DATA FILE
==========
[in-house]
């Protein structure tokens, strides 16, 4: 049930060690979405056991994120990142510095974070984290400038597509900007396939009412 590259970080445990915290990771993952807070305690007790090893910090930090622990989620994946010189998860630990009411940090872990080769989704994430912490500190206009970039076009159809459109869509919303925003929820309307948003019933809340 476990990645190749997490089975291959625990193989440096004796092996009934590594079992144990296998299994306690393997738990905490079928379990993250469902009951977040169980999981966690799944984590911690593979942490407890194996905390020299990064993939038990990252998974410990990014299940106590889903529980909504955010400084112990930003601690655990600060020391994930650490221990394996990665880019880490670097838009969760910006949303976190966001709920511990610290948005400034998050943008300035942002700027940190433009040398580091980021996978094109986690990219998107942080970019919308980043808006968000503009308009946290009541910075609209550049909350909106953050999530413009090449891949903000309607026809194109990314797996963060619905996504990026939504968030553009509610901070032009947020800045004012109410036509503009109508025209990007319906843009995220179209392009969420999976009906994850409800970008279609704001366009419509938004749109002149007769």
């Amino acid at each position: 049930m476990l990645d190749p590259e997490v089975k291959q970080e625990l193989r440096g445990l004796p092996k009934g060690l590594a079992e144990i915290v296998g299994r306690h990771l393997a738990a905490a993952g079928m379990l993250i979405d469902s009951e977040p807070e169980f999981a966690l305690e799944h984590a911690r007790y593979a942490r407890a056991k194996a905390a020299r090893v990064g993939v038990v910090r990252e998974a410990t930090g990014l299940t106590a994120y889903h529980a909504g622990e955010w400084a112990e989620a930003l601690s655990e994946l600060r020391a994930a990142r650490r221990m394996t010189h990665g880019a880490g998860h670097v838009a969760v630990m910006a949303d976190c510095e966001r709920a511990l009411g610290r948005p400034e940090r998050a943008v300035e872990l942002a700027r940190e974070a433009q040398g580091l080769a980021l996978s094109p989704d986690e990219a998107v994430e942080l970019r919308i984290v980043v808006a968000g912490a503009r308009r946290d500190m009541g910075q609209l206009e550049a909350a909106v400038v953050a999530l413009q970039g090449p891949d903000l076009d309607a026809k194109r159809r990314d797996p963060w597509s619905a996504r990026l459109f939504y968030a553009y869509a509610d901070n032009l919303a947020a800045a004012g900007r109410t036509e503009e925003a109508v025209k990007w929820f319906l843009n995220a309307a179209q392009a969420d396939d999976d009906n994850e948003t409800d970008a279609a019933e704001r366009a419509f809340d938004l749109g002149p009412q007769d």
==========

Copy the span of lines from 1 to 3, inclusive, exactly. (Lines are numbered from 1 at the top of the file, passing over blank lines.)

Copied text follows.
[in-house]
């Protein structure tokens, strides 16, 4: 049930060690979405056991994120990142510095974070984290400038597509900007396939009412 590259970080445990915290990771993952807070305690007790090893910090930090622990989620994946010189998860630990009411940090872990080769989704994430912490500190206009970039076009159809459109869509919303925003929820309307948003019933809340 476990990645190749997490089975291959625990193989440096004796092996009934590594079992144990296998299994306690393997738990905490079928379990993250469902009951977040169980999981966690799944984590911690593979942490407890194996905390020299990064993939038990990252998974410990990014299940106590889903529980909504955010400084112990930003601690655990600060020391994930650490221990394996990665880019880490670097838009969760910006949303976190966001709920511990610290948005400034998050943008300035942002700027940190433009040398580091980021996978094109986690990219998107942080970019919308980043808006968000503009308009946290009541910075609209550049909350909106953050999530413009090449891949903000309607026809194109990314797996963060619905996504990026939504968030553009509610901070032009947020800045004012109410036509503009109508025209990007319906843009995220179209392009969420999976009906994850409800970008279609704001366009419509938004749109002149007769």
């Amino acid at each position: 049930m476990l990645d190749p590259e997490v089975k291959q970080e625990l193989r440096g445990l004796p092996k009934g060690l590594a079992e144990i915290v296998g299994r306690h990771l393997a738990a905490a993952g079928m379990l993250i979405d469902s009951e977040p807070e169980f999981a966690l305690e799944h984590a911690r007790y593979a942490r407890a056991k194996a905390a020299r090893v990064g993939v038990v910090r990252e998974a410990t930090g990014l299940t106590a994120y889903h529980a909504g622990e955010w400084a112990e989620a930003l601690s655990e994946l600060r020391a994930a990142r650490r221990m394996t010189h990665g880019a880490g998860h670097v838009a969760v630990m910006a949303d976190c510095e966001r709920a511990l009411g610290r948005p400034e940090r998050a943008v300035e872990l942002a700027r940190e974070a433009q040398g580091l080769a980021l996978s094109p989704d986690e990219a998107v994430e942080l970019r919308i984290v980043v808006a968000g912490a503009r308009r946290d500190m009541g910075q609209l206009e550049a909350a909106v400038v953050a999530l413009q970039g090449p891949d903000l076009d309607a026809k194109r159809r990314d797996p963060w597509s619905a996504r990026l459109f939504y968030a553009y869509a509610d901070n032009l919303a947020a800045a004012g900007r109410t036509e503009e925003a109508v025209k990007w929820f319906l843009n995220a309307a179209q392009a969420d396939d999976d009906n994850e948003t409800d970008a279609a019933e704001r366009a419509f809340d938004l749109g002149p009412q007769d």